A federal appeals court on Wednesday upheld Dylann Storm Roof's conviction and death sentence in the 2015 murders of nine Black church-goers in Charleston, S.C.
A three-judge panel for the 4th Circuit Court of Appeals unanimously denied Roof's legal team's effort to overturn the conviction and sentence on several grounds, including the lower court's determination that he was competent to stand trial.
"No cold record or careful parsing of statutes and precedents can capture the full horror of what Roof did," the panel wrote in a 149-page, unsigned decision. "His crimes qualify him for the harshest penalty that a just society can impose. We have reached that conclusion not as a product of emotion but through a thorough analytical process, which we have endeavored to detail here."
An attorney representing Roof did not immediately respond when asked for comment.
A federal jury in 2016 convicted Roof of 33 counts in the massacre, including federal hate crime charges, and recommended he receive the death penalty. He had espoused white supremacist views in online writings before the killings and told investigators after his capture that he was aiming to start a race war.
Roof's attorneys appealed, arguing that the trial and sentencing were plagued with errors and that the trial judge was wrong to allow the then 22-year-old represent himself at times during the proceedings.
"Though Roof’s mental state was the subject of two competency hearings, and five experts found him delusional—findings swiftly dismissed by the court, in its rush to move the case along—jurors never heard any of that evidence," his lawyers told the appeals court last year. "Instead, prosecutors told them Roof was a calculated killer with no signs of mental illness. Given no reason to do otherwise, jurors sentenced Roof to death. Roof’s crime was tragic, but this Court can have no confidence in the jury’s verdict."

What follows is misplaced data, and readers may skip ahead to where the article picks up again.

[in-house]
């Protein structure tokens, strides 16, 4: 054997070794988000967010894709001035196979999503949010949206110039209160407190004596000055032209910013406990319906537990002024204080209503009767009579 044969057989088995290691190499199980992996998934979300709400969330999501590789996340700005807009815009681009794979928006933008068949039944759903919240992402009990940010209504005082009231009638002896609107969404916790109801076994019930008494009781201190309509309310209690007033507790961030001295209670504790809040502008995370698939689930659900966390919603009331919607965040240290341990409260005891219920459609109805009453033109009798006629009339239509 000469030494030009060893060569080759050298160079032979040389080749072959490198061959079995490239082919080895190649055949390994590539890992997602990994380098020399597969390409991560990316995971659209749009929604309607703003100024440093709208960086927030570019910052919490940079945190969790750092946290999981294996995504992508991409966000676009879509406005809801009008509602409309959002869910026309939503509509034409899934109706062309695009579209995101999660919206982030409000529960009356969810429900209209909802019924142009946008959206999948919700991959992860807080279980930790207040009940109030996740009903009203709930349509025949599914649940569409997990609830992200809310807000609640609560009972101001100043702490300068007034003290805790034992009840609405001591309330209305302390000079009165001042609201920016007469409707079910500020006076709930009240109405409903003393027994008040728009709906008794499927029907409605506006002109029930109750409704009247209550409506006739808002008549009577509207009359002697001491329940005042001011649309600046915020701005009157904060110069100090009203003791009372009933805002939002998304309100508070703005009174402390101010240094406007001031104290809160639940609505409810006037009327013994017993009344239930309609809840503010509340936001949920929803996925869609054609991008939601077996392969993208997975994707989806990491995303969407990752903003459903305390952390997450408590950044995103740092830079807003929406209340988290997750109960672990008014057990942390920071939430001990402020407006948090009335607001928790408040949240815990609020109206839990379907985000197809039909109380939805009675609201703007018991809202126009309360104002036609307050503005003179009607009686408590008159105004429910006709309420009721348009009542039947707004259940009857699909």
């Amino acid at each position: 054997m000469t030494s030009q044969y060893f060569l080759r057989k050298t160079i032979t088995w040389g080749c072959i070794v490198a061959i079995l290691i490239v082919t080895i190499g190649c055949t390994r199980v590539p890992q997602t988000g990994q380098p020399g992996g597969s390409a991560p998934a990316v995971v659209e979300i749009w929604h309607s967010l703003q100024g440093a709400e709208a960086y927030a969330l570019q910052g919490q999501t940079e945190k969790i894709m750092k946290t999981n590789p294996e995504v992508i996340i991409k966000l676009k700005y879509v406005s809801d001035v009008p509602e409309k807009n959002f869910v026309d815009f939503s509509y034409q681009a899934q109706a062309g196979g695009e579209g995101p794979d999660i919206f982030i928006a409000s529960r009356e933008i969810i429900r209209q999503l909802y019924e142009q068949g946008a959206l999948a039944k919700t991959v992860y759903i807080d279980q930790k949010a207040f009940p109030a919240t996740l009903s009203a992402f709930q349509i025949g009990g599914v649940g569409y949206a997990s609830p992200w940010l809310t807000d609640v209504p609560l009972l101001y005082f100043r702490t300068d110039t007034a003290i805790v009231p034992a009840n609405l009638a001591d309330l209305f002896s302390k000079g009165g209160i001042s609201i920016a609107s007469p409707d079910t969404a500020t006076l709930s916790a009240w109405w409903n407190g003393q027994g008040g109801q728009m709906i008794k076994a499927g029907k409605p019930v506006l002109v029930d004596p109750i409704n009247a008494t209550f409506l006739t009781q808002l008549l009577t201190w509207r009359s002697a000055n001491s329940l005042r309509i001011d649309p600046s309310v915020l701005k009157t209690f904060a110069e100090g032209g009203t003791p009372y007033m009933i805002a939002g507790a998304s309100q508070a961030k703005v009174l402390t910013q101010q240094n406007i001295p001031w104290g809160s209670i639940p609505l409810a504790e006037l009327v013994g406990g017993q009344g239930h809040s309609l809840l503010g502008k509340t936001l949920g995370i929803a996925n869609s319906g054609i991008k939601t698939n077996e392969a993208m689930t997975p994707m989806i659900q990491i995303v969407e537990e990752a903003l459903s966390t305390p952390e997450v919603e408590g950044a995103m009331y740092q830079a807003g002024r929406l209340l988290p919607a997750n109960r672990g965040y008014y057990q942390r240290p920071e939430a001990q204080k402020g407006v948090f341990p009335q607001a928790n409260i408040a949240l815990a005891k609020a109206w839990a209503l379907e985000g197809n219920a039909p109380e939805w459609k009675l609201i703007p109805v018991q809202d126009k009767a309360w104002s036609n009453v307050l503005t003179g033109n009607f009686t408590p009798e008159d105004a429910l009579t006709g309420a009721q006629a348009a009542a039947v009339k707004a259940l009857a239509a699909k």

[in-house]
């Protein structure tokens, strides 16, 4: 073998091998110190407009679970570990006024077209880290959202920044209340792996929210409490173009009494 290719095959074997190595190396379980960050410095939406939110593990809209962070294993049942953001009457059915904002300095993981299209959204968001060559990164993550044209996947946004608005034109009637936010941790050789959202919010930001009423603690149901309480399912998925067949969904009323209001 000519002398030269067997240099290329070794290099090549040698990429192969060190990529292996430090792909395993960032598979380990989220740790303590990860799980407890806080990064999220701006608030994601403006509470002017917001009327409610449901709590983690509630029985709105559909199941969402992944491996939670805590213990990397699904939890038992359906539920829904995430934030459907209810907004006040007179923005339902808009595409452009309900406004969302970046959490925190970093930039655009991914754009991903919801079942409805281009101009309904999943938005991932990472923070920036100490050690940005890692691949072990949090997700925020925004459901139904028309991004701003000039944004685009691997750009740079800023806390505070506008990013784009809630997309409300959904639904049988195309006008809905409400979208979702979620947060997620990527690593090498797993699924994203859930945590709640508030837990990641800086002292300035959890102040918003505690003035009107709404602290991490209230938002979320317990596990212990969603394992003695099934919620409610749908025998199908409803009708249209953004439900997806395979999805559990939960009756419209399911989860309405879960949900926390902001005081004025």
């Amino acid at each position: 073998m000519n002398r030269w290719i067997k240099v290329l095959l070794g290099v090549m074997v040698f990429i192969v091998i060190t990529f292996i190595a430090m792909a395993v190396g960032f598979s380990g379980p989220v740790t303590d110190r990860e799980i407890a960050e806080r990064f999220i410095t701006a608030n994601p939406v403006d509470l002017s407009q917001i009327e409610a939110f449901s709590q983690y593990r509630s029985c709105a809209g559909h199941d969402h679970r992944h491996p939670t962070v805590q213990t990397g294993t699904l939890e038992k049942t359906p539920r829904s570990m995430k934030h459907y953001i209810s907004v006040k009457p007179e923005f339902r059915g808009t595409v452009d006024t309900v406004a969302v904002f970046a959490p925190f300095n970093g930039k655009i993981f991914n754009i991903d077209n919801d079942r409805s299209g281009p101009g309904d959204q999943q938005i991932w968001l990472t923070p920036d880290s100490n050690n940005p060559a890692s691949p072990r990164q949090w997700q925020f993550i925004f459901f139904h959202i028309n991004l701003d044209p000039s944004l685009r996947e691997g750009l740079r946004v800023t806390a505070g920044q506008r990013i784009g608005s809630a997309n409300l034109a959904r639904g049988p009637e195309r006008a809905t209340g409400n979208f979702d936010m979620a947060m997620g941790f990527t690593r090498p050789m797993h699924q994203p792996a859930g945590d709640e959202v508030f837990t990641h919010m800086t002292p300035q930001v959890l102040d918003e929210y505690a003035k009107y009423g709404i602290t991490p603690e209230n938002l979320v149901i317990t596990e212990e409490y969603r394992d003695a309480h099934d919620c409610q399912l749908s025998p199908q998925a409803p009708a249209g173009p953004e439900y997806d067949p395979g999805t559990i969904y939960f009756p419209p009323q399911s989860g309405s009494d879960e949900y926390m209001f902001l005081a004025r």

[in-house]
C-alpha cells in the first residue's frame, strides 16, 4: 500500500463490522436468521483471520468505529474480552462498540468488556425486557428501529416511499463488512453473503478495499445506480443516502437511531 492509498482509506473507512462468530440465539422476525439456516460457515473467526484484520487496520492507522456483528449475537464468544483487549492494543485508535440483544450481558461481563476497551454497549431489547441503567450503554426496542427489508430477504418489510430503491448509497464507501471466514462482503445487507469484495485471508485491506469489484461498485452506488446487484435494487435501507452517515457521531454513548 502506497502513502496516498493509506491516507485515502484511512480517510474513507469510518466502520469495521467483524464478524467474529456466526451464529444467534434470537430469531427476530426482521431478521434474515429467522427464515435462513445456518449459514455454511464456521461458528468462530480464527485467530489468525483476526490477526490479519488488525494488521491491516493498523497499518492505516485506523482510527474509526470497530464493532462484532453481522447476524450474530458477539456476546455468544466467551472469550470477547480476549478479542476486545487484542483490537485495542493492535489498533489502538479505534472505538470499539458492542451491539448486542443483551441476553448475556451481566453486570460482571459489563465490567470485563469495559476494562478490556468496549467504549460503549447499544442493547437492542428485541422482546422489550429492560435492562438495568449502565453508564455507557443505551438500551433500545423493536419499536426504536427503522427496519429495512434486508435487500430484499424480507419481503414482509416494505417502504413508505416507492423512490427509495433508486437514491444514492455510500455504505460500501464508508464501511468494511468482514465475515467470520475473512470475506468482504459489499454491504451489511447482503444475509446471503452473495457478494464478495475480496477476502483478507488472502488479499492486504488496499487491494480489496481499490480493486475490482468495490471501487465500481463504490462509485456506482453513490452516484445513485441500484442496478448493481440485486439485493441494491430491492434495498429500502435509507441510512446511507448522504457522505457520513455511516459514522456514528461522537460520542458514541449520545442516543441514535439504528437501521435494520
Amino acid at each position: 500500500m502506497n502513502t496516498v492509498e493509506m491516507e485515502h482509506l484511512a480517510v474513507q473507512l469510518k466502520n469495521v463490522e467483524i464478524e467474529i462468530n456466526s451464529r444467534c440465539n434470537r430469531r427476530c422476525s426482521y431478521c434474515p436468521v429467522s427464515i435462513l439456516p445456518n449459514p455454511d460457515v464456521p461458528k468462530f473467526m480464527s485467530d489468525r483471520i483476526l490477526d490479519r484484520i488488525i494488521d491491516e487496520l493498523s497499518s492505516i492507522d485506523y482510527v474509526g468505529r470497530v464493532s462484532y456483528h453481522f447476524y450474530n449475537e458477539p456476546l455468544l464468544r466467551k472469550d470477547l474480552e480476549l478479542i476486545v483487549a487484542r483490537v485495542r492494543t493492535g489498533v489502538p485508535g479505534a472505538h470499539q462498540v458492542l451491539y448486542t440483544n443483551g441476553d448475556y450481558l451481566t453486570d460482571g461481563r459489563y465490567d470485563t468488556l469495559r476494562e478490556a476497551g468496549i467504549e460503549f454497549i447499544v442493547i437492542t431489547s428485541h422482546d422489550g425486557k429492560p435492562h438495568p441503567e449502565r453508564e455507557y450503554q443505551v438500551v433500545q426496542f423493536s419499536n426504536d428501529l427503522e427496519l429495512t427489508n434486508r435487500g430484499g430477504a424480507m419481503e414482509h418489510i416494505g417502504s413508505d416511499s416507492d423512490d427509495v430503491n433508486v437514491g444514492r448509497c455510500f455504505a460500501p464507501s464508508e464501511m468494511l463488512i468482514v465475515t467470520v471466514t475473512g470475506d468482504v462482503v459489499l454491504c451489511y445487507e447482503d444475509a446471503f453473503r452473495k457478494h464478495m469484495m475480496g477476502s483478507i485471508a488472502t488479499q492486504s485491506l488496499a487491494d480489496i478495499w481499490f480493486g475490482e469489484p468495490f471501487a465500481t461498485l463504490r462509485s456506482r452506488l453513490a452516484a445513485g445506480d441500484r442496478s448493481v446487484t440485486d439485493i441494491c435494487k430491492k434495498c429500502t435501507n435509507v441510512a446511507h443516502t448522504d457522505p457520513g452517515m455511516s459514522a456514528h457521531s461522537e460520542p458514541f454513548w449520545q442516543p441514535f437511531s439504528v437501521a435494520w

But the three-judge panel categorically rejected the defense team's objections, finding no errors that tainted the outcome in the trial judge's handling of the case and expressing horror at Roof's attack on the historic Emanuel African Methodist Episcopal Church.
"Dylann Roof murdered African Americans at their church, during their Bible-study and worship," the judges wrote. "They had welcomed him. He slaughtered them. He did so with the express intent of terrorizing not just his immediate victims at the historically important Mother Emanuel Church, but as many similar people as would hear of the mass murder. He used the internet to plan his attack and, using his crimes as a catalyst, intended to foment racial division and strife across America."
In addition to the federal death sentence, Roof is serving nine consecutive life sentences on state murder charges over the killings.
The massacre and court proceedings drew national attention and helped prompt the ongoing debates over the flying of the Confederate flag, which was included in several photos of Roof that later surfaced.
A month after the murders, then-South Carolina Gov. Nikki HaleyNikki HaleyUS rejoins UN Human Rights Council, reversing Trump exit Smarkets betting site makes Trump favorite in 2024 Nikki Haley gets lifetime post on Clemson Board of Trustees MORE (R) ordered the flag to be taken down from the state capitol.
Then-President ObamaBarack Hussein ObamaBiden: Democrats' spending plan is 'a bigger darn deal' than Obamacare Harris stumps for McAuliffe in Virginia Biden to stump with McAuliffe Tuesday MORE spoke at the memorial service for the victims, including the church's pastor and state Sen. Clementa Pinckney (D), leading the crowd in singing "Amazing Grace" during his eulogy.
Updated at 1:07 p.m.